I fixate on the things I lose. Whether it’s people, girls, deals, arguments, whatever. If I don’t get what I want, and I feel I’ve put myself in a position where I’ve earned it, I don’t forget it. For better or worse, it motivates me.
For example, when I was 14, I was a very good soccer player. One of those bratty soccer kids traveling all over the country to slide tackle the world, but I was small for my age. Like 90 pounds. And after playing on Olympic Development teams with my friends for years, a new coach decided I was too small to keep pace with the A-Team. I needed to be taller than 5’ 5” and weigh more than 135 pounds to keep my place on his team of Aryans. He told me to hang from a pole. Gravity might stretch me out. No joke.
That sucked. Watching my friends leave me behind on account of my size was embarrassing. I honestly considered hanging from a pole. Somehow willing myself to grow. But I thought that might only stretch my arms rather than my entire body. I was probably right, because I was smarter than the genius coach who told me that. But then again, screw that guy.
Instead of proving him wrong on the soccer field, I chose to follow in my brother’s footsteps by refocusing my energy into wrestling. My older brother was a consummate badass wrestler, and, as I discovered, in wrestling I could beat up on other small people and succeed based mostly on hard work. No pole-hanging. Perfect. That transformation ended up being my ticket to an amazing education. It also inspired the best speech I ever delivered: “Discrimination Against Short People.” Best Middle School Speech of 1999, which ended with my own variation of MLK’s I Have a Dream: “I ask that you judge me not by the number of inches my doctor writes on my growth chart, but by the content of my character.”
Adorable! And so righteous! I knew how to play to my strengths.
The point is, that trivial slight inspired a journey of powerful transformation in my life. It seems the only things that light a fire under my ass are painful. Instances where I feel hurt, threatened, wronged or generally insecure. Those are the moments where I re-evaluate who I am, where I’m going, and how I’m going to take steps towards feeling fulfilled. By the time I was wrestling in college, I didn’t think much about soccer. I was on a new journey.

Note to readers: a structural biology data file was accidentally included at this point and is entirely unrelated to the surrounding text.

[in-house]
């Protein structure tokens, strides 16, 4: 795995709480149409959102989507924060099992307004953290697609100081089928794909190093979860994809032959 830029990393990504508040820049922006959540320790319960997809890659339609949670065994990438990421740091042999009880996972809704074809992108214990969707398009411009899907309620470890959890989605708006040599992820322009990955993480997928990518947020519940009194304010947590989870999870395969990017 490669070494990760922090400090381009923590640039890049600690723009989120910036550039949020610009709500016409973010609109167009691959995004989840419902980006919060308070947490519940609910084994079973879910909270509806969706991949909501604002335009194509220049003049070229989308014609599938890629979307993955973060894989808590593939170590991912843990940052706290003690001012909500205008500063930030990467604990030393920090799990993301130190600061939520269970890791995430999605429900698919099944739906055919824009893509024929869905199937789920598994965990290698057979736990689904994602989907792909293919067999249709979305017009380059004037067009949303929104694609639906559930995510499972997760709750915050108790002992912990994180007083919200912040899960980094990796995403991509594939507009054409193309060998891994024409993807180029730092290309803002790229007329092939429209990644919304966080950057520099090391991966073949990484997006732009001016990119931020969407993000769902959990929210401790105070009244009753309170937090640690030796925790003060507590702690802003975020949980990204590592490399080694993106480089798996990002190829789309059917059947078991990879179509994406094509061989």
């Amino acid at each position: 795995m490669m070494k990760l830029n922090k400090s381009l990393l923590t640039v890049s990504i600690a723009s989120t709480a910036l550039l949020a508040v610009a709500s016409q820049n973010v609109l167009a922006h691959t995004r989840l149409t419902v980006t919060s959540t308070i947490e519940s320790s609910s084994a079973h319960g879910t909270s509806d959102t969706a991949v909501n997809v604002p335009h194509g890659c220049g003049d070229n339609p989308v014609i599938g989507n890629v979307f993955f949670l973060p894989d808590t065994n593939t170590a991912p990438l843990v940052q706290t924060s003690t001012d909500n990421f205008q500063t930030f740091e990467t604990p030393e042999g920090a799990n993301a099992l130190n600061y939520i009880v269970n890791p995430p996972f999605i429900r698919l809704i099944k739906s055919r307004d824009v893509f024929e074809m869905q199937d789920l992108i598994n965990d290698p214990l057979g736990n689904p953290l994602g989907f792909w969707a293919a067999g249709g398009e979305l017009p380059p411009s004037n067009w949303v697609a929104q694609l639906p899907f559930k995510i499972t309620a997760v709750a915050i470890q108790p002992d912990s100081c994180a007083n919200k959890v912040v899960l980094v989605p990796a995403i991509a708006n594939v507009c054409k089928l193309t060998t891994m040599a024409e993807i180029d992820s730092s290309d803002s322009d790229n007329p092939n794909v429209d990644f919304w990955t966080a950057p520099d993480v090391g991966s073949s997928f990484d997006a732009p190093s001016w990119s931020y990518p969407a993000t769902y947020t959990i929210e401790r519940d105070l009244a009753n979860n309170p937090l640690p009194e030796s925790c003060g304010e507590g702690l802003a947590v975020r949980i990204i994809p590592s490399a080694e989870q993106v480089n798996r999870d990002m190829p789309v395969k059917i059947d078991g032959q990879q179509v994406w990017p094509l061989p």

I can say the same thing for The Inertia.
I started this website with a chip on my shoulder and something to prove. I had run Surfer’s website for three years, and, internally, no one seemed to give a shit about it. The Internet, at that time, was the red-headed stepchild of the business, and aside from my frustration with an undervalued role, my ambition as a writer began to outsize what was acceptable in our industry. It reached a tipping point, and I had to move on. I did it with a smile and a lot of lifelong relationships, but also with a finger in the air.
Enter The Inertia. This was my gesture to fix what I thought was wrong with publishing in action sports and an opportunity to create something meaningful and fulfilling in surfing – the thing that no matter what was going on in my life had always made me happier than anything else.
And aside from welcoming a diversity of perspectives to the world of digital surf storytelling, the early days reflected that pissed-off approach. I said what I needed to say and wrote what I needed to write. Since then, we’ve grown. I’ve grown.
In September 2010, 3,618 unique browsers visited this website. In March, nearly half a million people visited The Inertia. And we’re making good on our vision of providing a platform for talented surfers around the world to share their work. This is your platform. It’s our platform.
With today’s relaunch, we’ve got a beautiful, industry-leading user interface with fully responsive design to optimize and retain the integrity of your work in an increasingly multi-screen age: cinema display, laptop, tablet, and mobile phones. We’ve also partnered with Solspot, a leading forecasting and camera network for surfers and snowboarders, to provide you with free, live surf cameras and conditions around the world, because we know what’s important to surfers: the surf. In two weeks we’ll unveil part two of our evolution, and that’s just as exciting.
You need to be able to see change. Someone told me that recently, and I believe it. So we got a haircut and a few new shirts. We’re growing up. There’s still a fire burning, and we’ve got plenty to prove, but we’re on a new journey now.
We cannot thank you enough for being part of it.